Robots are designed to carry out tasks humans either don’t want to or can’t do. Disarming and disposing of bombs is one of the most potentially hazardous professional activities out there, and matters are complicated even further when disposing of explosives on the battlefield. So designing drones in the 1970s to carry out this dangerous task was just a smart move.

Bomb disposal was one of the first practical applications for robotics, and since their implementation 50 years ago, bomb disposal robots have undergone a dramatic transformation – from the first Wheelbarrow units controlled with a series of ropes, to modern units using virtual reality (VR) and advanced sensory feedback.

“In the past 10 to 15 years, the amount of R&D and talent that’s associated with just the robotics field, in general, has really improved. Bomb disposal robots have really fed off of that,” says Ultralife Corporation application engineering manager Jonathan DiGiacomandrea.

“The pace at which these robots are improving has increased significantly. It’s really a rapidly developing field now. Robots in general are becoming much more precise and reliable than they were in the early days.”

User control and VR

Potentially the biggest difference between modern bomb disposal units and early models is the method of user control. Gone are the days of using ropes to manipulate the robot; now everything is remotely controlled. VR, as used by SRI International’s Taurus, gives operators an unparalleled view of the disarming scenario. It’s the closest a bomb disposal expert can be to the action without putting themselves in harm’s way.

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Before the onset of VR, Taurus’s operators had to use a cumbersome 3D monitor, with specially designed controls that translate their hand movements to the motion of the robots’ graspers. With VR now readily available and taking the world by storm, the 3D monitor has been replaced by a VR headset and a simple pair of controllers purchasable with consumer models such as the Oculus Rift.

It’s easy to make comparisons to the technology used for playing video games, but the similarities don’t stop there. According to DiGiacomandrea, the remote controls used to operate many robot designs are increasingly being fitted with haptic sensory feedback devices, so they’ll vibrate to indicate warning signs – much like in gaming.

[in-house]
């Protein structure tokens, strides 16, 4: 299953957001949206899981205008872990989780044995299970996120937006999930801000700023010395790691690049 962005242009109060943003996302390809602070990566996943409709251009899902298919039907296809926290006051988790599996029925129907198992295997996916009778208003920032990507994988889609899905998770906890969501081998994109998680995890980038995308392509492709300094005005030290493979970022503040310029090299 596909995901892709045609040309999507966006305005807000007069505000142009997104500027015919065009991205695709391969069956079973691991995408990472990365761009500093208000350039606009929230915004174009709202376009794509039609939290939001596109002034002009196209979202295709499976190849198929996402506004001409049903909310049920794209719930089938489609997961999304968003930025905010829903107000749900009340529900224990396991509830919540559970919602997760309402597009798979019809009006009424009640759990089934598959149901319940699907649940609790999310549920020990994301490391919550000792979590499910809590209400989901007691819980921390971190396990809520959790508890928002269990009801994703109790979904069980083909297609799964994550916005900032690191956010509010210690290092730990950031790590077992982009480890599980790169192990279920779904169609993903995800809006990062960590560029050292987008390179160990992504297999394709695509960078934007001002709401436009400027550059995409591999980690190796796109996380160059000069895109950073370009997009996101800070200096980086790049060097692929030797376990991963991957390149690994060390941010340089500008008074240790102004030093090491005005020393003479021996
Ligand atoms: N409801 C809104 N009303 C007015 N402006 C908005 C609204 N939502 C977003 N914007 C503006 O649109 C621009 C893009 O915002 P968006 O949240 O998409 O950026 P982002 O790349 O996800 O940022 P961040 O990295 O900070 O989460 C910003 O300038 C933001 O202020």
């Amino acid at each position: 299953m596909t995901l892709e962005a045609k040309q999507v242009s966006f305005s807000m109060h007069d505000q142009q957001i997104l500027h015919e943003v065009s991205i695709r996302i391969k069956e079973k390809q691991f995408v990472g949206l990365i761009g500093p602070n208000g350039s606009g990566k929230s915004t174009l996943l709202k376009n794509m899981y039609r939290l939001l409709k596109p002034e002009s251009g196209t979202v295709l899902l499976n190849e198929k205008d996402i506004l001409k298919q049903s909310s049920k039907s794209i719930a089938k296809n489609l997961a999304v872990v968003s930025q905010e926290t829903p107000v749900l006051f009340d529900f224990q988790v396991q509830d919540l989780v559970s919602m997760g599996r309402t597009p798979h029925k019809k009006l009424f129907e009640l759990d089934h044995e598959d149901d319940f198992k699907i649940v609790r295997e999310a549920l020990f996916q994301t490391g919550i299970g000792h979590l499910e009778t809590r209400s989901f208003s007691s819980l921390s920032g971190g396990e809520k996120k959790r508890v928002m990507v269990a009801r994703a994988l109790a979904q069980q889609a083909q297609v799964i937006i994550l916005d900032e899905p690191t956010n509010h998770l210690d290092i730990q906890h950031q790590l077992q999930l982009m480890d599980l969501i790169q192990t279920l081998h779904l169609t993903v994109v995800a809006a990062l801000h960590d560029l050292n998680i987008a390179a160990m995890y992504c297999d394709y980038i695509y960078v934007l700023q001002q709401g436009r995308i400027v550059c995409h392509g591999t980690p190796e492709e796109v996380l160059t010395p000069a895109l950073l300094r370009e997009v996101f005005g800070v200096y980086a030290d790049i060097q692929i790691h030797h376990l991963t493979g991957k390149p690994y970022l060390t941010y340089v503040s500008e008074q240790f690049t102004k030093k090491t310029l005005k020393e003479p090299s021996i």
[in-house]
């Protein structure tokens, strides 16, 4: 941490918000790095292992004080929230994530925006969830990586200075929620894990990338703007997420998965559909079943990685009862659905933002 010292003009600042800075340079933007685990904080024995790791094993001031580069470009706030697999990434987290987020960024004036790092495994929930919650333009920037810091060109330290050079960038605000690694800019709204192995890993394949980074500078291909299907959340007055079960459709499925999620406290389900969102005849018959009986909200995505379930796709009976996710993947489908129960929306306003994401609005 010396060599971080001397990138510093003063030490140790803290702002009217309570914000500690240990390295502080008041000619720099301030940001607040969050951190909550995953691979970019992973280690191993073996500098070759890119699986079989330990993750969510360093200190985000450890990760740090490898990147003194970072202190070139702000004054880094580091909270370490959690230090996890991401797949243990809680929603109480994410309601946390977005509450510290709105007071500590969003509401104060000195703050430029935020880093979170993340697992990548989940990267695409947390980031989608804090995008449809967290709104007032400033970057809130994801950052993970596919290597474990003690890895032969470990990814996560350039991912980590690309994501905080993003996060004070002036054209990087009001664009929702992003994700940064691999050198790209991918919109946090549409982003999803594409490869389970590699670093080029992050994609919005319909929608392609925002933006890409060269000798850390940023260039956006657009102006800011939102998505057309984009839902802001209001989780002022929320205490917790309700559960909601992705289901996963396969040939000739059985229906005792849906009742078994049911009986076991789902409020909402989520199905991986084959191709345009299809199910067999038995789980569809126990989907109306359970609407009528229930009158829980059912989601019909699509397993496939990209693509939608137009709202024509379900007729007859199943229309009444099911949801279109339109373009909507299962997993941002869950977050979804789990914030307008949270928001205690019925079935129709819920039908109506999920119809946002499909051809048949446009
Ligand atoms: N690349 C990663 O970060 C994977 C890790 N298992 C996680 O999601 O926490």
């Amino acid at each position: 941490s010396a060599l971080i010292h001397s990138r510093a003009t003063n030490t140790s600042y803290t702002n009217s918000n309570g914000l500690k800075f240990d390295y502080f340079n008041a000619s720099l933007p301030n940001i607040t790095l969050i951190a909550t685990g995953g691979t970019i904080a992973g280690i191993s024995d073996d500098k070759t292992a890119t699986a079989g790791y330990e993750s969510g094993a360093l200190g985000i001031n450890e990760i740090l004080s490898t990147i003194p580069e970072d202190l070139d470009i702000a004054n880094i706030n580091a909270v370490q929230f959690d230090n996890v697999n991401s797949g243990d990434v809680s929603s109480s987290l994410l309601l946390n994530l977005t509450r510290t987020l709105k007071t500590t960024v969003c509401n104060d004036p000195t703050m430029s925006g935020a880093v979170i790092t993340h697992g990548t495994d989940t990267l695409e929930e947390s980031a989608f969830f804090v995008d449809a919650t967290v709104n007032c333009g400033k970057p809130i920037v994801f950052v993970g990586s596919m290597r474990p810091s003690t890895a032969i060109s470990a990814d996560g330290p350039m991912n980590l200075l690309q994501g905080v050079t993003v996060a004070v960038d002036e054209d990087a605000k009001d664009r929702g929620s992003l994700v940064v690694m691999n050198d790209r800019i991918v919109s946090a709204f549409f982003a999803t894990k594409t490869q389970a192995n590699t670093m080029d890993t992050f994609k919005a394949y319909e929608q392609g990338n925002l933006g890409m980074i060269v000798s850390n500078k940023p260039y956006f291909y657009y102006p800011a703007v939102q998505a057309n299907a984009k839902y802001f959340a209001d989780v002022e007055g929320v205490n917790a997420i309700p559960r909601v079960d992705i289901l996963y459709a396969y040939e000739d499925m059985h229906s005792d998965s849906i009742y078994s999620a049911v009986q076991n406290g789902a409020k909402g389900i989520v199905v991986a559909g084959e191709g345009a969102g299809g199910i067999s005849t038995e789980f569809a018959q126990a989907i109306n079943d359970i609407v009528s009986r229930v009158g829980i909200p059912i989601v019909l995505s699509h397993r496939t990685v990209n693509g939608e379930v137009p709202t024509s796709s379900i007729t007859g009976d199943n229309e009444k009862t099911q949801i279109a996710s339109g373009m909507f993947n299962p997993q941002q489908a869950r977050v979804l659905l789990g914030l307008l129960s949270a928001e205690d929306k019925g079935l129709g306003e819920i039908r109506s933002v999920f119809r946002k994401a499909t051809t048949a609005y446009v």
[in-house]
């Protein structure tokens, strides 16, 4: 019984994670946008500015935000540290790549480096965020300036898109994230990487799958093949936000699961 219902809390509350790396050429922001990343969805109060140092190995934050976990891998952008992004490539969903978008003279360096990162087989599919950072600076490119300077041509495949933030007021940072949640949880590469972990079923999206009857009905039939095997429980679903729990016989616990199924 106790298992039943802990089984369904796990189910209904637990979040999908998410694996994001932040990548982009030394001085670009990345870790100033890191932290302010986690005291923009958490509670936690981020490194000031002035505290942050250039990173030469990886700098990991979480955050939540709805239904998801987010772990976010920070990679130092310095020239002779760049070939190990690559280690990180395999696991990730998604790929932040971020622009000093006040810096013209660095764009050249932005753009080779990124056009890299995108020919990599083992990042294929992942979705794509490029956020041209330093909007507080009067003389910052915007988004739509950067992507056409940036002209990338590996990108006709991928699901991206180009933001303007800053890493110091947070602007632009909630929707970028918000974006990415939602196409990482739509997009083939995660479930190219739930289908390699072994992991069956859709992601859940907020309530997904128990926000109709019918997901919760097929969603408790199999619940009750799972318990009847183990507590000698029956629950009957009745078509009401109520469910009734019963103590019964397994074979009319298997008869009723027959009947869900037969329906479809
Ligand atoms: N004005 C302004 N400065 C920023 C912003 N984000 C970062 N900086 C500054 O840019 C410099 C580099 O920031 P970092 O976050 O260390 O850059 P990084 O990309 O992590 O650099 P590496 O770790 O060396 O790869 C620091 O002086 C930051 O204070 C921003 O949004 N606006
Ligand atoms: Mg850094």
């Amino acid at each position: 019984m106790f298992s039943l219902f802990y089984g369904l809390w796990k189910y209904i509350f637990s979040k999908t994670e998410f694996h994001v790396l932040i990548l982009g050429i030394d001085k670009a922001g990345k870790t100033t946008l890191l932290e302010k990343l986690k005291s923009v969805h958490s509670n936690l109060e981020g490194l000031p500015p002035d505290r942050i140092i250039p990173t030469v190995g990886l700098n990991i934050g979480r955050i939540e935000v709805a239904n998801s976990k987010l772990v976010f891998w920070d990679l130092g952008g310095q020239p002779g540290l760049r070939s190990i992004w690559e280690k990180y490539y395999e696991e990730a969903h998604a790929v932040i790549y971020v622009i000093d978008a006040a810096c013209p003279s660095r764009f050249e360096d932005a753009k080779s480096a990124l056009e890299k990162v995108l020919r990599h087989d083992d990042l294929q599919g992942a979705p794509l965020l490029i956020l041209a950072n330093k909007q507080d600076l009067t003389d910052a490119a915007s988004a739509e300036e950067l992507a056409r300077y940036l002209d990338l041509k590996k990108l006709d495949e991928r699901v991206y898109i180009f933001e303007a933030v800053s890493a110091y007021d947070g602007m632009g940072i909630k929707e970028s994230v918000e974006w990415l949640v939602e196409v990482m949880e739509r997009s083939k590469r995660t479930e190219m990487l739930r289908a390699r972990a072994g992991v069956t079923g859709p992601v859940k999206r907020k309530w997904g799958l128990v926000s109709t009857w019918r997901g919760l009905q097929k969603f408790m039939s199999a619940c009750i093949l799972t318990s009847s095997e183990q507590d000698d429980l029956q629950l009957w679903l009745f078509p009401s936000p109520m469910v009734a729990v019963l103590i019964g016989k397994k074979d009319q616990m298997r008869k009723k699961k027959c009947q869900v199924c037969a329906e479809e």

“And instead of using knobs and levers we’ve seen a couple of companies play with the idea of using VR gloves or at least VR interfaces,” he says. “In the coming years, I see VR really taking off as a way to control many different types of robot, but bomb disposal is a great application for it.”

Rugged, advanced power supply

Innovations in battery power supply have also meant that bomb disposal units can be designed much lighter – making them more portable – and will run for far longer without needing to recharge, meaning they shouldn’t break down at a crucial moment.

“Given the circumstances and the environment, battery failure could be catastrophic, but all too likely in hostile surroundings.”

“What we’ve found with all of our customers over the years, is that the power system is often-times the last part of the product that’s thought about, and at the same time we want to be the part of the product that provides the least number of issues,” says DiGiacomandrea. “We want it to basically be transparent – when you need power it’s there.”

In the past, robotics has relied on lead acid batteries, but recent advances in lithium-ion technology mean that the weight of batteries can be shrunk down by half or even two thirds, which will be vital as robots become lighter and more nimble while packing in twice the energy density.

And, of course, these batteries have to be as rugged as possible. Given the circumstances and the environment, battery failure could be catastrophic, but all too likely in hostile surroundings.

Current battery innovation is led by advancements in the electric vehicle space, which is where the biggest leaps forward in terms of energy density are being seen. “You’re going to see a continuous improvement in the power able to be supplied, which then allows robot designers to put more and more complicated and higher capability tools on to their robots,” says DiGiacomandrea.

Dexterity and mobility

While early designs allowed operators to neutralise explosives at a distance, the robots would still have to be deployed in sight of the bomb, on a relatively level plane. Advances in cameras and sensors have helped with the disposal of out-of-sight explosive ordnance, but the problem remains that the robot has to actually get there first. If a bomb is on the third floor of a building, for example, entering can be incredibly dangerous, let alone taking the time to set up the disarming and disposal device.

Thankfully, the last few years have seen significant advancements in the mobility and dexterity of bomb disposal robots. The University of Greenwich at Medway and NIC Instruments worked together in the mid-2010s on a robot that could climb stairs and open doors. New dextrous robots can now open car boots to disarm car-bombs. Boston Dynamics has tested robots that can fling themselves over walls to reach otherwise impossible environments; and they are now being considered for bomb disposal applications.

As robotics become more sophisticated, bomb disposal robots are capable of increasingly intricate interactions. “In the past couple of years what we’ve seen is bomb disposal robot engineers aren’t really relying on crude methods anymore,” says DiGiacomandrea.

“Back in the day, they used to either poke or drag. Poke it until it blew up or was disarmed, or they would drag it away and blow it up somewhere else. What we’ve found recently is that people are moving to more complex ways to disarm these bombs. Really nimble interfaces that replicate human hands, or surgical style manipulators.”